Maximising Capital Gains Tax Entrepreneurs’ Relief for Shareholders
It is well known that capital gains tax Entrepreneurs’ Relief (ER) can deliver a tax rate of just 10% on qualifying capital gains of up to £10m (for disposals after 5 April 2011) during an individual’s lifetime. For disposals prior to 6 April 2011, lower limits applied.
In many cases it is clear whether or not the capital gain will qualify for the relief but there are traps for the unwary. This article looks at the main conditions and identifies some of those more common traps.
Basic Conditions for ER
The basic conditions which both the individual and company must satisfy for relief to be given are, on the face of it, straightforward.
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These are that throughout a period of least 12 months leading up to the date of disposal:
- The company must be a trading company or the parent company of a trading group, i.e. the company or group must not have substantial non- trading activities, in practice taken as more than 20% of overall activities.
- The shares must give the shareholder at least 5% of the voting rights and represent at least 5% of ordinary share capital.
- The individual must be an officer or employee of the company or a group member.
Relief will apply to all shares held by a shareholder if the above conditions are met. So, for example, a director who holds 10% of ordinary voting shares throughout the 12 months up to sale, and who exercises options over a further 2% immediately prior to sale, can expect to benefit from ER on the entire 12% shareholding even though some of his shares have been owned for less than 12 months.
How might ER be lost?
Problems are regularly encountered which can lead to a loss of relief. Examples are as follows:
- The company might have diversified its activities and be more than 20% non-trading.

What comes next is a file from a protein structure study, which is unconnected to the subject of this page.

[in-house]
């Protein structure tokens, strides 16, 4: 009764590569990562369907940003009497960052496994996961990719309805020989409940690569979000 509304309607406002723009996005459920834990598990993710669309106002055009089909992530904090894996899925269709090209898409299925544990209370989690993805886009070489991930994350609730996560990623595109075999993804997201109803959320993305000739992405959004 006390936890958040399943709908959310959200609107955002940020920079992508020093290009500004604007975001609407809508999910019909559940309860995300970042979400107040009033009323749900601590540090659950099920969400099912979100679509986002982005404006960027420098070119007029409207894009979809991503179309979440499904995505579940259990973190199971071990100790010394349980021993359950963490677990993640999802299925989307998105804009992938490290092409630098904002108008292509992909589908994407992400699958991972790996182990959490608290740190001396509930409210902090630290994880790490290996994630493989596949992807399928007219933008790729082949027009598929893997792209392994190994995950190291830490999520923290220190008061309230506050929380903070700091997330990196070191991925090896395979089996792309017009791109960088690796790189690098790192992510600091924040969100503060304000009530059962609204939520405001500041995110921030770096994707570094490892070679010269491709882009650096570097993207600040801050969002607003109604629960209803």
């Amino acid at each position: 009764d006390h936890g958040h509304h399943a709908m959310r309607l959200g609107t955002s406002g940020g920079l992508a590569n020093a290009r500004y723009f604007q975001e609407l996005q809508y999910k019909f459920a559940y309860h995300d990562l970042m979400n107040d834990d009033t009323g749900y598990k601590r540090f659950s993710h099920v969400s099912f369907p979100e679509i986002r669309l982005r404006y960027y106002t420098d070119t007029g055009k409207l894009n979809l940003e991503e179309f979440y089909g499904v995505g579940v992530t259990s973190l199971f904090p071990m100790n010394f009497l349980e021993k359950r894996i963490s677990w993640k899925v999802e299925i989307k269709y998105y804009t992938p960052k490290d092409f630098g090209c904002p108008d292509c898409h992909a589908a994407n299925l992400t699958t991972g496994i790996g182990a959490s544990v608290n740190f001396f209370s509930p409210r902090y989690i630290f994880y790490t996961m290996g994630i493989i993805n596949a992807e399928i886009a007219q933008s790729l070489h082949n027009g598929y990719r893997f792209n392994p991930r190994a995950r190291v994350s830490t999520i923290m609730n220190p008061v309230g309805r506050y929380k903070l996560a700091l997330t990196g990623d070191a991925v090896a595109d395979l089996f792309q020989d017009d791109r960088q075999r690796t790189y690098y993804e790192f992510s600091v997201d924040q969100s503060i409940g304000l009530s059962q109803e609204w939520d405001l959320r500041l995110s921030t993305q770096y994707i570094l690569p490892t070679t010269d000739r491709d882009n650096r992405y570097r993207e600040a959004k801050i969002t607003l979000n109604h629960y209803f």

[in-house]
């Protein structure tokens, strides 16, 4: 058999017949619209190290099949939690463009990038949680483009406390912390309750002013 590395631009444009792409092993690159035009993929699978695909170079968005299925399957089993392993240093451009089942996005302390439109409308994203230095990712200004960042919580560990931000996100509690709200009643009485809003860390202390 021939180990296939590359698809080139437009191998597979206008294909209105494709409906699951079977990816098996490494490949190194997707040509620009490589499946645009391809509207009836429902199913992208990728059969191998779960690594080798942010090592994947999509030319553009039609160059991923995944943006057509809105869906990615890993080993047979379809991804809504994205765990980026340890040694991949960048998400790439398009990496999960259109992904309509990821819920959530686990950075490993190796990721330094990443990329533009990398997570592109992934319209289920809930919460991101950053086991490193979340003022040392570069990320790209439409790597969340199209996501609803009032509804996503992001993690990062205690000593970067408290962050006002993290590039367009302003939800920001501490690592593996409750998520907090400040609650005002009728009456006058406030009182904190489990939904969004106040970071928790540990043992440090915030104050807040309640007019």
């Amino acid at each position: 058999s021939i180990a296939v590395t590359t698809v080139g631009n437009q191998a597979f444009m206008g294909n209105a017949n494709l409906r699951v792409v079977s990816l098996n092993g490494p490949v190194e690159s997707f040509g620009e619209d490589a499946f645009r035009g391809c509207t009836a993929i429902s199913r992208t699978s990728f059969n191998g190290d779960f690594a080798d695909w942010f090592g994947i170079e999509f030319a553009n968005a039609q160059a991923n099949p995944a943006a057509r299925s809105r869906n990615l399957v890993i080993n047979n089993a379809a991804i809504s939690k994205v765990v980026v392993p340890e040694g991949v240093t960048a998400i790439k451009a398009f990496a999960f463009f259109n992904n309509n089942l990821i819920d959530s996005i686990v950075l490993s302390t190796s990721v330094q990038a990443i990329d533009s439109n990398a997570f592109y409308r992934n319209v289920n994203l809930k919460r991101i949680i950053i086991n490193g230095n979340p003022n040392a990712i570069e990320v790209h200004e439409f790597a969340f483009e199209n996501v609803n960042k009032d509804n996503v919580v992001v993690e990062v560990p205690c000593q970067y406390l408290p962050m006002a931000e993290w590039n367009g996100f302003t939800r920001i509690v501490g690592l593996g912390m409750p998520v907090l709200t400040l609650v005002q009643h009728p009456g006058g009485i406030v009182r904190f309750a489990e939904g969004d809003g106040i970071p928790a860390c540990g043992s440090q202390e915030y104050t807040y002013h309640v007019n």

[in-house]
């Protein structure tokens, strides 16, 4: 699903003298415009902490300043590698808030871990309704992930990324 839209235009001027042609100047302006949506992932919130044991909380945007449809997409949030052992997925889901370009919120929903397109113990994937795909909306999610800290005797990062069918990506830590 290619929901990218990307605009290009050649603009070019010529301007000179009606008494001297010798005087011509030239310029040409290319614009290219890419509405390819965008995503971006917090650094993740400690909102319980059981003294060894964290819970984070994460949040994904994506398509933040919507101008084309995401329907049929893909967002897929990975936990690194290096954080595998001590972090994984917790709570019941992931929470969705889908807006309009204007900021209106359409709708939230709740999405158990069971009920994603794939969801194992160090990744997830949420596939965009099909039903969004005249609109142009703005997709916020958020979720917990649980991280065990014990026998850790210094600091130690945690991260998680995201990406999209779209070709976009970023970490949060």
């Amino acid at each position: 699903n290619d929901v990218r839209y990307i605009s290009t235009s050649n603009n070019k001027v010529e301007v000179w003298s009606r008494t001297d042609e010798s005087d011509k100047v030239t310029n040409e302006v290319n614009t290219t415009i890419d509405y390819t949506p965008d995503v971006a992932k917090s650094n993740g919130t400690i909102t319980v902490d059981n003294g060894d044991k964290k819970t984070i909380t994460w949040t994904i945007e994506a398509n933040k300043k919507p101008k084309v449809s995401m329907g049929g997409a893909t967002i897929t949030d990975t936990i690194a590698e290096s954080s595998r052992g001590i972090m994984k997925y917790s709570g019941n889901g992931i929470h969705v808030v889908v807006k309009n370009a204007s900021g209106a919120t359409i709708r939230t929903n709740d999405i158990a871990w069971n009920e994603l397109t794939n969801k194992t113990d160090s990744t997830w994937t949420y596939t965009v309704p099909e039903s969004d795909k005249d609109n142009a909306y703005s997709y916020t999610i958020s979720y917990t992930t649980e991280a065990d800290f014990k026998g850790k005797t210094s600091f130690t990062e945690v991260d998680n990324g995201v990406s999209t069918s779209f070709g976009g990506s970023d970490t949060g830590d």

The test is similar to that for Inheritance Tax Business Property Relief, though in that case the company only needs to be mostly trading for relief to be given. The ER hurdle is therefore considerably higher.
- There might be different classes of shares whose rights vary.
- The individual might not be an officer or employee, such as where an individual has either transferred shares to their spouse, or transferred them into joint names for income tax planning purposes without that spouse becoming an officer or employee.
- Shares might be held in trust; trustees cannot qualify for relief in their own right.
- New shares are issued to other shareholders, diluting a shareholder’s interest to below 5%.
Where the individual shareholder qualifying for ER also owns the business premises, which are made available for use in the company, relief might also be available against the capital gain arising on the disposal of those premises.
For relief to apply the disposal of the premises must be ‘associated’ with a disposal of shares which qualify for the relief. The premises must be both owned by the individual and used for the purposes of the company’s/group’s business for at least the 12 months leading up to the date of disposal.
Problems are also often encountered in practice with associated disposals, including:
- The premises might be sold too long before or after the shares so that the disposal is not ‘associated’ with the disposal of those shares.
- The property has not been wholly used throughout the period of ownership for the purposes of the company’s/group’s trade.
- Rent or other consideration is received for the use of the premises, though this restriction only applies to rent received after 5 April 2008.
Where relief is to be restricted, this is on a ‘just and reasonable’ basis’.
What happens when a company ceases trading?
Finally special rules apply to situations where the company has ceased to be a trading company prior to the disposal of the shares. Relief might still be available notwithstanding that the disposal of the shares (e.g. in liquidation) or the premises takes place up to three years after the cessation of trading status, so long as the necessary conditions set out above apply for the 12 month period leading up to the date of cessation.
This is a very valuable relief but as this summary demonstrates it cannot be taken for granted. The potential tax cost of getting it wrong (up to £1.8m per individual) makes professional advice as early as possible essential.
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